with a neck-like extension, which is sealed by 
a cap through which the ciliate exits the cyst 
(Jonsson, 1994; Kim et al., 2002; Müller and 
Wunsch, 1999; Reid, 1987; Reid & John, 1978). 
This characteristic cyst shape has lead Reid and 
John (1981) to suggest that tintinnids might be the 
enigmatic chitinozoa found in Proterozoic sedi-
ments, dating the fossil record of ciliates to well 
over 700 million years ago. Further, Reid and John 
(1983) argued that cyst morphology may be phy-
logenetically informative, noting that flask-shaped 
cysts are found in members of the now “basal” 
 Hypotrichs and stichotrichs have been the main 
focus of ultrastructural descriptions of encystment
in spirotrichs . Walker and Maugel (1980) noted 
that resting cysts of hypotrichs and stichotrichs 
showed significant differences. Hypotrich cysts, 
termed non-kinetosome resorbing (NKR), are now 
characterized as retaining cilia and kinetosomes 
in the encysted cell (Foissner & Foissner, 1987; 
Walker & Maugel, 1980). Stichotrich cysts, termed 
 kinetosome-resorbing (KR), are now characterized 
as dedifferentiating cilia and kinetosomes in the 
mature cyst (Foissner & Foissner, 1987; Grimes, 
1973; Matsusaka, Nakamura, & Nagata, 1984; 
Walker & Maugel, 1980), a feature shared by at 
least the halteriid Meseres (Foissner, Müller, & 
Weisse, 2005a). Other studies have generally con-
firmed these features, indicating also that the NKR 
cyst wall typically has only three layers (Greco, 
Bussers, van Daele, & Goffinet, 1990; Walker & 
Maugel) while the KR cyst wall typically has four 
layers (Calvo & De Miguel, 1995/1996; Delgado, 
Calvo, & Torres, 1987; Gutiérrez, Torres, & Perez-
Silva, 1983; Walker, Maugel, & Goode, 1980). 
 Extrusomes provide the materials for the cyst wall 
components (Grim & Monganaro, 1985; Walker & 
Maugel, 1980; Walker et al., 1980). Cyst wall con-
situents include glycoproteins (Calvo & De Miguel, 
1995/1996; Matsusaka & Hongo, 1984) and chitin 
(Foissner et al., 2005a; Greco et al., 1990; Rosati, 
Verni, & Ricci, 1984). In the highly unusual sti-
chotrich Meseres , the surface of the resting cyst is 
coated by scale-like structures, called lepidosomes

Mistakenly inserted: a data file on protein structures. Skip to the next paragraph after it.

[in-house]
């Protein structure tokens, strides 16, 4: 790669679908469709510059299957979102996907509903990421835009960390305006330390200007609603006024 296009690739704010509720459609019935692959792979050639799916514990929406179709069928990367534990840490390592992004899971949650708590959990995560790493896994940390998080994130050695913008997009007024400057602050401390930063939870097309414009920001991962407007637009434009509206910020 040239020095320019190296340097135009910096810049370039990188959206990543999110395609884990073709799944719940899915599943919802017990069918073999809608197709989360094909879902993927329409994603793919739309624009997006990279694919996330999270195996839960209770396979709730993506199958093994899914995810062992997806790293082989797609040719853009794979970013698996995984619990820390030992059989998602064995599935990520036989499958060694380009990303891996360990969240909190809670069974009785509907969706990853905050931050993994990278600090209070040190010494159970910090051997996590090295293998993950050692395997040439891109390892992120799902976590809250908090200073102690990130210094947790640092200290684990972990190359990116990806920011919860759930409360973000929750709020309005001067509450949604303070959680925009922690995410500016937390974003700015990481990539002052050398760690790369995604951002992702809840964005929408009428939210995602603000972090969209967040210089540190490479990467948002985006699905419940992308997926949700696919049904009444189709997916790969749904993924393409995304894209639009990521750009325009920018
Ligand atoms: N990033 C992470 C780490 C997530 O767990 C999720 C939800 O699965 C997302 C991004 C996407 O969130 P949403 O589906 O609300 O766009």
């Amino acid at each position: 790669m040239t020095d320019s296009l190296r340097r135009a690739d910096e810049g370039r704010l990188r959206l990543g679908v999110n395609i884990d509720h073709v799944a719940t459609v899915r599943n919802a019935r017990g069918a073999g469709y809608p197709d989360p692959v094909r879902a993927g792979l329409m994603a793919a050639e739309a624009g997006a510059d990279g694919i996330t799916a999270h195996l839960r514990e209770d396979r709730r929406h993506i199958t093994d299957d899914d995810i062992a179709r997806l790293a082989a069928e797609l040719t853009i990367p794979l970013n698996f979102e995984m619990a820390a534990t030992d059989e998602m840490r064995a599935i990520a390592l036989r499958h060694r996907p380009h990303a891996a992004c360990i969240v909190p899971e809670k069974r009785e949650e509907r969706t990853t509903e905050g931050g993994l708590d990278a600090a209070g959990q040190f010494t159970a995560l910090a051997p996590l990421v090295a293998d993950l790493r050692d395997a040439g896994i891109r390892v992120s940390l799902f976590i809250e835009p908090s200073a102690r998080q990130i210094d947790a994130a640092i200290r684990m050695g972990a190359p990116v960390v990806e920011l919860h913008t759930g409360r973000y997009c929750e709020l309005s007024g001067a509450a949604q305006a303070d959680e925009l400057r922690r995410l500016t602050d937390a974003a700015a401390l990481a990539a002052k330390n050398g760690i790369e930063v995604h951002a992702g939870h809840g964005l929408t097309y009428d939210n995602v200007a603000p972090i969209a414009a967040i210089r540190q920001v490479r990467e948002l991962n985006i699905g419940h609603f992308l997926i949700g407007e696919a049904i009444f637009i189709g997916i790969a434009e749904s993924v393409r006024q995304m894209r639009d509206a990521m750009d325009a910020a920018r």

(Foissner, 2005b; Foissner et al., 2005a). 
 7.3 Somatic Structures 
 The great diversity of body shapes in spirotrichs is 
correlated both with the taxonomic diversity of the 
group and its seven subclasses and the tremendous 
diversity of habitats in which these groups are dis-
tributed. As with the heterotrichs (see Chapter 6 ), 
body shape generally correlates with benthic 
or planktonic habitat. Benthic forms, such as 
Phacodinium , hypotrichs , and stichotrichs , are typ-
ically dorsoventrally flattened and in most species 
dorsoventrally differentiated, with cilia forming 
large compound cirri scattered on the ventral sur-
face and widely spaced stiff bristles or dikinetids 
with more flexible cilia on the dorsal surface. 
Planktonic forms range from small spheroids to 
larger cone-shaped forms (Figs. 7.2–7.4). 
 The cell surface typically does not exhibit a con-
spicuous glycocalyx . In tintinnids and some stichot-
richs , at least, it is replaced by the perilemma , not 
a true cell membrane, which covers even the cilia 
(Foissner & Pichler, 2006; Laval-Peuto, 1975). The 
plasma membrane is typically not underlain by a 
well-developed layer of cortical alveoli . The hypot-
richs are an exception with their conspicuous silver-
line system (Valbonesi & Luporini, 1995; Wise,
1965), which reflects the extensive development of 
cortical alveoli containing novel “support” protein 
called plateins (Böhm & Hausmann, 1981;Hausmann
& Kaiser, 1979; Kloetzel, 1991; Kloetzel, Hill, & 
Kosaka, 1992; Kloetzel et al., 2003). Cell form is 
likely maintained by cortical microtubules, either 
arising from kinetids or independently subtending 
a very fine epiplasmic layer (e.g., Fleury, 1991b;